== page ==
I've changed my mind about electronic mail. When I first used email in graduate school in 1980, it was a dream. It was the most marvelous and practical invention of computer science. A text message quickly typed and reliably delivered (or be told of an error) allowed a new kind of asynchronous communication. It was cheaper (free), faster, and much more efficient than mail, phone, or fax, with a roundtrip in minutes. Only your colleagues had your address, but you could find people at other places using "finger". Colleagues started sharing text-formatted data tables, where 50K bytes was a big email message!
Then came attachments. This hack to insert 33% bloated 8-bit binary files inside of 7-bit text email opened a Pandora's box. Suddenly anyone had the right to send any size package for FREE, like a Socialized United Parcel Service. Microsoft Outlook made it "drag 'n drop" easy for bureaucrats to send word documents. Many computer scientists saw the future and screamed "JUST SEND TEXT" but it was too late. Microsoft kept tweaking its proprietary file formats forcing anyone with email to upgrade Microsoft Office. (I thought they finally stopped with Office 97, but now I am getting DOC-X-files, which might as well be in Martian!)
The worst part is the legal precedent that your employer "owns" the mail sent out over the network provided. It is as if they own the soundwaves which emit from your throat over the phone. An idiot judgment leads to two Kafkaesque absurdities:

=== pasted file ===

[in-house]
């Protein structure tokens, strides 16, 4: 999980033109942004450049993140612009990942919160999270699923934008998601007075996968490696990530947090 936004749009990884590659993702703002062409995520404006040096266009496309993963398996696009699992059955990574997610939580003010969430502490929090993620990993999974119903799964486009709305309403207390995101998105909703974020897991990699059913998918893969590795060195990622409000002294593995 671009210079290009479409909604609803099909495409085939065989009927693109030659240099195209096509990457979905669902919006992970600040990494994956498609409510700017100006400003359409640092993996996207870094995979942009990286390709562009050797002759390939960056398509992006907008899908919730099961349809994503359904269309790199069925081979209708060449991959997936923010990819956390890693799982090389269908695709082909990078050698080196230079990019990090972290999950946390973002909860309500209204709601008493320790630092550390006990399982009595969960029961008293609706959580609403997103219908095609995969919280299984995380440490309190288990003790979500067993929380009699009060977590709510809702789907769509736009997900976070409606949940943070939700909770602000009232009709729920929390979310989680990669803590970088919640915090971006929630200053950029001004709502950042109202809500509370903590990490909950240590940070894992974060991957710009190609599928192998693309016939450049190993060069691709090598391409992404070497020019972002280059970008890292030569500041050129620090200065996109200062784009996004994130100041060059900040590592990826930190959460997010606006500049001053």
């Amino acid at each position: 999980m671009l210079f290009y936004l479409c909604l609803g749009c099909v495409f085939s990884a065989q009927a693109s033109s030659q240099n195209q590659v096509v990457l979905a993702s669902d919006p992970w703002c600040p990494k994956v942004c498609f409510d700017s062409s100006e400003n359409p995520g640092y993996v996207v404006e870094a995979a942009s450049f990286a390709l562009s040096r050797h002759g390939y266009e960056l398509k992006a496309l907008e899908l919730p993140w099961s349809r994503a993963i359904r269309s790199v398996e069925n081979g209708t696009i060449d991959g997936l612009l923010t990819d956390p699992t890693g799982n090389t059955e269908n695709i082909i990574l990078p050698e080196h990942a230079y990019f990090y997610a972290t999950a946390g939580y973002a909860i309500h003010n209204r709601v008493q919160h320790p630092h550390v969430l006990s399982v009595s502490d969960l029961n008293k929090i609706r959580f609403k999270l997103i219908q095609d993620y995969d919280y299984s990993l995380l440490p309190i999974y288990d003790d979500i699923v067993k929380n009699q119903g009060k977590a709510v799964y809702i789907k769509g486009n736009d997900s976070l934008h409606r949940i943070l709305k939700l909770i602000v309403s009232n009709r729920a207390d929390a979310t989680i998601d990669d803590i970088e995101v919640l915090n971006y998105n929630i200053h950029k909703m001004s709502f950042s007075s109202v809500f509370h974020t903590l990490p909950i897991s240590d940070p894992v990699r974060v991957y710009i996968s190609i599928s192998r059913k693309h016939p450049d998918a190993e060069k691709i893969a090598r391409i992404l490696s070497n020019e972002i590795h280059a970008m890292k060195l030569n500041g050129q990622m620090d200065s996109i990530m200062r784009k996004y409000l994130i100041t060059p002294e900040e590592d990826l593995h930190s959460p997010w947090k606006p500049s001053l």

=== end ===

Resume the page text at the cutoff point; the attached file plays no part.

First, if you send email with an ethnic slur, receive email with a picture of a naked child or a copyrghted MP3, you can be fired. Use email to organize a Union? Fugget about it! Second, all email sent and received must now be archived as critical business documents to comply with Sarbanes Oxley. And Homeland Security wants rights to monitor ISP data streams and stores, and hope no warrants are needed for data older than 90 days.
Free Speech in the Information Age isn't your right to post anonymously on a soapbox blog or newspaper story. It means that, if we agree, I should be able to send any data in any file format, with any encryption, from a computer I am using to one your are on, provided we pay for the broadband freight. There is no reason that any government, carrier, or corporation should have any right to store, read, or interpret our digital communications. Show just cause and get a warrant, even if you think an employee is spying or a student is pirating music.
Email is now a nightmare that we have to wake up from. I don't have a solution yet, but I believe the key to re-imagine email is to realize that our computers and phones are "always on" the net. So we can begin with synchronous messaging (both sender and receiver are online) — a cross between file sharing, SMS texting, and instant messaging — and then add grid storage mechanisms for asynchronous delivery, multiple recipients, and reliability.
Until then, call me.